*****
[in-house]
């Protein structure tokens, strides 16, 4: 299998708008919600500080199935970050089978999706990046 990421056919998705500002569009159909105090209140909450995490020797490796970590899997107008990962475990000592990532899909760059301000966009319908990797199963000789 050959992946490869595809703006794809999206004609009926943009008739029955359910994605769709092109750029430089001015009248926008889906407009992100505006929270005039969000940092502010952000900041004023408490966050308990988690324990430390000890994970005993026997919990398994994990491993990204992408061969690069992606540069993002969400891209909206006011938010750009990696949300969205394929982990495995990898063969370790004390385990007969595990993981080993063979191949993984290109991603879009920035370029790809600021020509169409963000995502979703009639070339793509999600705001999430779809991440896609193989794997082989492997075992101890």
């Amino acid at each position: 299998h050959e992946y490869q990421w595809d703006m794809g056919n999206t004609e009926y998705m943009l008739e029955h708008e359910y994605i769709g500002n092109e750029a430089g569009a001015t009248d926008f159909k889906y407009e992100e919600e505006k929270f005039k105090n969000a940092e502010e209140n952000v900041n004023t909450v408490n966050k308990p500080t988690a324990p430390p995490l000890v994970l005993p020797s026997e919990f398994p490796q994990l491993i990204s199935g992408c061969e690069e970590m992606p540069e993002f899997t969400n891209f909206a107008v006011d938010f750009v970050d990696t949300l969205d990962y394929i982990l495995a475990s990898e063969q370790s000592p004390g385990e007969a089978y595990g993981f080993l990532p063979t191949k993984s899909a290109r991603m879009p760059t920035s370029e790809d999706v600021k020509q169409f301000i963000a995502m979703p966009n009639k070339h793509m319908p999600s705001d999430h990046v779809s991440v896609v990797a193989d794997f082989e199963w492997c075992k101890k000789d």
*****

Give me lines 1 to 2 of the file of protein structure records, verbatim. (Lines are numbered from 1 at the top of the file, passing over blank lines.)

[in-house]
């Protein structure tokens, strides 16, 4: 299998708008919600500080199935970050089978999706990046 990421056919998705500002569009159909105090209140909450995490020797490796970590899997107008990962475990000592990532899909760059301000966009319908990797199963000789 050959992946490869595809703006794809999206004609009926943009008739029955359910994605769709092109750029430089001015009248926008889906407009992100505006929270005039969000940092502010952000900041004023408490966050308990988690324990430390000890994970005993026997919990398994994990491993990204992408061969690069992606540069993002969400891209909206006011938010750009990696949300969205394929982990495995990898063969370790004390385990007969595990993981080993063979191949993984290109991603879009920035370029790809600021020509169409963000995502979703009639070339793509999600705001999430779809991440896609193989794997082989492997075992101890």